In September 1838, Darwin would later recall, “I happened to read … Malthus on Population, and … it at once struck me that under these circumstances favourable variations would tend to be preserved, and unfavourable ones… destroyed. Here, then, I had at last got a theory by which to work.” Malthus, of course, could never have reached this conclusion; his geometrical ratio merely sparked the last piece of the puzzle to fall into place for Darwin.
It has long been a cliché to describe this struggle as “red in tooth and claw.” But the struggle for existence may involve nothing more violent than a plant peeking through a crack in the pavement to get a little sun. And even when the struggle is red in tooth and claw, Malthus seems to miss the fact that humans eat animals, and animals eat other animals. The natural historian Buffon had written in 1751 that if large numbers of herrings were not consumed each year, they would soon cover “the whole surface of the sea.” But then they would be hit by famine, so it is natural and “necessary” that animals “prey upon each other.”
To be sure, population growth is a problem; but it’s not a problem everywhere. The dominant trend in Western countries today is population decline – adults marrying later and having only on average 1.7 children, not enough to replace themselves. The Chinese government imposed a population decrease, which brought its own miseries. But what explains the unforced decrease in the West?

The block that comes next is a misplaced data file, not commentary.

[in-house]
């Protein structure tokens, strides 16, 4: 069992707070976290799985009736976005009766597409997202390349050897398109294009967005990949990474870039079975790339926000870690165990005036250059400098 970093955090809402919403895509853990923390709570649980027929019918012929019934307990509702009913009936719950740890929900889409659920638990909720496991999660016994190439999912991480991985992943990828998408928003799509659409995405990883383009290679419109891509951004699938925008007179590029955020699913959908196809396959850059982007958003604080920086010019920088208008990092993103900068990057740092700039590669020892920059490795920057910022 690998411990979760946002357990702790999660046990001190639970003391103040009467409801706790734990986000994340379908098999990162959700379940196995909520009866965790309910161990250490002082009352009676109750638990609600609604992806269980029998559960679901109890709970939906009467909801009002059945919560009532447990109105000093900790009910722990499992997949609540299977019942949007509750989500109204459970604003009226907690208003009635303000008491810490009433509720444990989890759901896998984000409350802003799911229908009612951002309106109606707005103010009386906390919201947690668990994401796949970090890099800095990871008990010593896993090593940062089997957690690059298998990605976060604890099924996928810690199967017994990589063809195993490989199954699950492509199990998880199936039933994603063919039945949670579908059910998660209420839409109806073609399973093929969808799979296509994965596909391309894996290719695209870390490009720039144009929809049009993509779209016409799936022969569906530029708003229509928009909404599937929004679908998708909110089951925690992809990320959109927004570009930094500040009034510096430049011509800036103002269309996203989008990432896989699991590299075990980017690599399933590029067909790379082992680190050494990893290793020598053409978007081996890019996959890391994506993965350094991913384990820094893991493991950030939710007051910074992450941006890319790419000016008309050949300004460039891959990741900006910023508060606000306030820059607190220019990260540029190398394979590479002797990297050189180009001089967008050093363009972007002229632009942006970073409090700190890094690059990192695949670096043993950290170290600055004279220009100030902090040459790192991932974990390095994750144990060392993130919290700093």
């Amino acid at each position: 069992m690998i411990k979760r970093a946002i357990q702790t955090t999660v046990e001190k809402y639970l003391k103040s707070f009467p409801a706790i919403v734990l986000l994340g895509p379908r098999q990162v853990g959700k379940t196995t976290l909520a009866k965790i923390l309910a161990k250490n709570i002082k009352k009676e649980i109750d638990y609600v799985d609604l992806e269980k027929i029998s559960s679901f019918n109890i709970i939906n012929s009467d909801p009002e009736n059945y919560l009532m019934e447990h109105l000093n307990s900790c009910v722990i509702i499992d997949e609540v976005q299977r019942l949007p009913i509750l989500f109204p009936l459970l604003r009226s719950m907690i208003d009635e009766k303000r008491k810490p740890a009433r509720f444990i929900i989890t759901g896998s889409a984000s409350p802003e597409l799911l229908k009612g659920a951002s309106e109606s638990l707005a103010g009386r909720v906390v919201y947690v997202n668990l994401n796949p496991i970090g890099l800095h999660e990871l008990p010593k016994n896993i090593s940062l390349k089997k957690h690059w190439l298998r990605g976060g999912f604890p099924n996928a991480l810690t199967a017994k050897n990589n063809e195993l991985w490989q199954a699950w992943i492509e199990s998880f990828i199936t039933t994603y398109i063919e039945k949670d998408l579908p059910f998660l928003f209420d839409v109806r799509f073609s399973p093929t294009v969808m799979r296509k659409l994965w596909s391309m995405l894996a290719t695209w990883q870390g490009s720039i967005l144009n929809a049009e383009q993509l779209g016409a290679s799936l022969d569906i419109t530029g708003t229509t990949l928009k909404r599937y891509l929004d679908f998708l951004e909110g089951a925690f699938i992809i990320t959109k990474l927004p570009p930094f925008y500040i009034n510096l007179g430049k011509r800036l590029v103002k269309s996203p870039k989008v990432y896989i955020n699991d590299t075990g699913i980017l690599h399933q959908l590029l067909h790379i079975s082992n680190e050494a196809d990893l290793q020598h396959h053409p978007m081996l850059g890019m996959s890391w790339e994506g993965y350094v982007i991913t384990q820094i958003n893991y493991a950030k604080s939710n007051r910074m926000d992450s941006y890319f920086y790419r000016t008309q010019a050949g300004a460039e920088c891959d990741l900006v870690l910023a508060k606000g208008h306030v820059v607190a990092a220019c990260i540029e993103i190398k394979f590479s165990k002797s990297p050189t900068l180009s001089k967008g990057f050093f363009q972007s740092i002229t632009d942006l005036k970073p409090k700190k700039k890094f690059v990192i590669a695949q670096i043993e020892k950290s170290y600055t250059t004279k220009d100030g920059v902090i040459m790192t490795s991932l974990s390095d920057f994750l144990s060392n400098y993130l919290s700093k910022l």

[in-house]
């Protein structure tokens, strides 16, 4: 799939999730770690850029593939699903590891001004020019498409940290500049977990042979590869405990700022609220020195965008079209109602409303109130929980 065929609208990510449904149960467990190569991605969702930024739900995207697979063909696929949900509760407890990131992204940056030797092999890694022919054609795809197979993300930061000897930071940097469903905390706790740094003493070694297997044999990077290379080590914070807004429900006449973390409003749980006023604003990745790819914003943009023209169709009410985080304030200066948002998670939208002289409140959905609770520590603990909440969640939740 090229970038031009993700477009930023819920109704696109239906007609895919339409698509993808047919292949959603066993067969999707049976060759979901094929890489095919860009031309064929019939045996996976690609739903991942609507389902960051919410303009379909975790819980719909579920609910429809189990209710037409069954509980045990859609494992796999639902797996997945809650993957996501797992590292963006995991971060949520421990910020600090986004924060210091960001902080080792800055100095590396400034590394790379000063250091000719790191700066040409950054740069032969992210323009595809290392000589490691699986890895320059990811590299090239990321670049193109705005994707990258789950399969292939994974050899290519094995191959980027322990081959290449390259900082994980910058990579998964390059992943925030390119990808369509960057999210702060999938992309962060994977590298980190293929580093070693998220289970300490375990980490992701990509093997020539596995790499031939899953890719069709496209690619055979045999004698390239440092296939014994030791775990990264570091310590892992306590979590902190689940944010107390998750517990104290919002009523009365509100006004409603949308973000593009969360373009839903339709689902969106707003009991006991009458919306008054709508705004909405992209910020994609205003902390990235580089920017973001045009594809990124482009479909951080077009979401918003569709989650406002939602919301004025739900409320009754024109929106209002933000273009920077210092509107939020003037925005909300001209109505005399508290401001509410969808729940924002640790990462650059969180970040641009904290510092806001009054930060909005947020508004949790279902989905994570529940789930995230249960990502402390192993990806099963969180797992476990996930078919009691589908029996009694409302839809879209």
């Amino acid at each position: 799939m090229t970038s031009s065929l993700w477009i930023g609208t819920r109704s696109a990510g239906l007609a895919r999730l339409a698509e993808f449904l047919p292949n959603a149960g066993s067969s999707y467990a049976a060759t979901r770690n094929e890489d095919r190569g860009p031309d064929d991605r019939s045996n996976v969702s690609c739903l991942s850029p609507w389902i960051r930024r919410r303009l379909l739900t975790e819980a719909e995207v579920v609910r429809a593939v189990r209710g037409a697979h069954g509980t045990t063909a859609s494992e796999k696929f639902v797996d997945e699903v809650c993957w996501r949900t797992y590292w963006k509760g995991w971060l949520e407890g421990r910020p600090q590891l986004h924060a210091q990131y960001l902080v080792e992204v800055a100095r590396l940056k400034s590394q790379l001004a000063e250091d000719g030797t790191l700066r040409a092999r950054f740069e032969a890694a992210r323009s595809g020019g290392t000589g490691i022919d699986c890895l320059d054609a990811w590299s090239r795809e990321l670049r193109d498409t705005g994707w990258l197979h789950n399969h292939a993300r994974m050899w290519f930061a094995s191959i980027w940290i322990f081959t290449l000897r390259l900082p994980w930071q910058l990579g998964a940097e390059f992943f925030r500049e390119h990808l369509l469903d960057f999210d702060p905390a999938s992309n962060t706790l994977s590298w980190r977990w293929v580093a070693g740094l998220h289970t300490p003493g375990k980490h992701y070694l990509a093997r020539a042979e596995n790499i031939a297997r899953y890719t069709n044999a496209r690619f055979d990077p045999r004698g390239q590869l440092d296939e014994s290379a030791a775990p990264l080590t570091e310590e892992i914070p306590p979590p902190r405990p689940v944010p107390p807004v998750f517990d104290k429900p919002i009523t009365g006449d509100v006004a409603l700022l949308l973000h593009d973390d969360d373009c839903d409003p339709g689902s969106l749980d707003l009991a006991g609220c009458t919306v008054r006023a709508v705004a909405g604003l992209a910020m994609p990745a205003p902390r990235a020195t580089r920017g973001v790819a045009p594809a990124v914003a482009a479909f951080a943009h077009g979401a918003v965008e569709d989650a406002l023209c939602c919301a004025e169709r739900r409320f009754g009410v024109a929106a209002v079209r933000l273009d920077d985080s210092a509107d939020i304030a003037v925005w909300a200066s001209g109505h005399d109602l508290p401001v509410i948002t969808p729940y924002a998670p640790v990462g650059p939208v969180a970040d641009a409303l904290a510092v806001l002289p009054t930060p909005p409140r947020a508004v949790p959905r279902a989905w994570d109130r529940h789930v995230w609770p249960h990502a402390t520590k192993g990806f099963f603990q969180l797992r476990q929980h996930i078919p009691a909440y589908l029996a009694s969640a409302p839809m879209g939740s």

In Wealth of Nations Adam Smith emphasizes “the desire to better one’s condition,” a desire that “comes with us from the womb and never leaves us till we go into the grave.” Why have immigrants historically flocked to the U.S.? To better their condition. Malthus repeats this Smith phrase many times; but he does not factor it into his calculations. His position is that a rise in living standards leads people to have more children. But as Smith dryly remarks in Wealth, “a half-starved Highland woman frequently bears more than twenty children,” while “a pampered fine lady is often incapable of bearing any, and is generally exhausted by two or three.” And the Highlands woman, Smith adds, may fail to have “two who survive.”
Some today take a more depressing view even than Malthus, and unfortunately, perhaps, a more plausible view. If over-population doesn’t get us, they say, the desire to better our condition will. That is because it leads us to demand more and more material goods, depleting the planet of resources and leading to its destruction by global warming. We are doomed, it seems, if not by want, then by plenty.
Scholars often consider editions 2-6 of the population Essay radically different from the first. All editions, though, feature both geometric and arithmetic ratios. And it was the first edition that caught everyone’s attention and had the lasting impact. The only entry for Malthus in Bartlett’s Quotations is the population formula given in the first edition. Malthus could have changed public opinion by speaking out publicly, and retracting the arithmetic ratio before the New Poor Law was enacted in 1834. But he kept mum.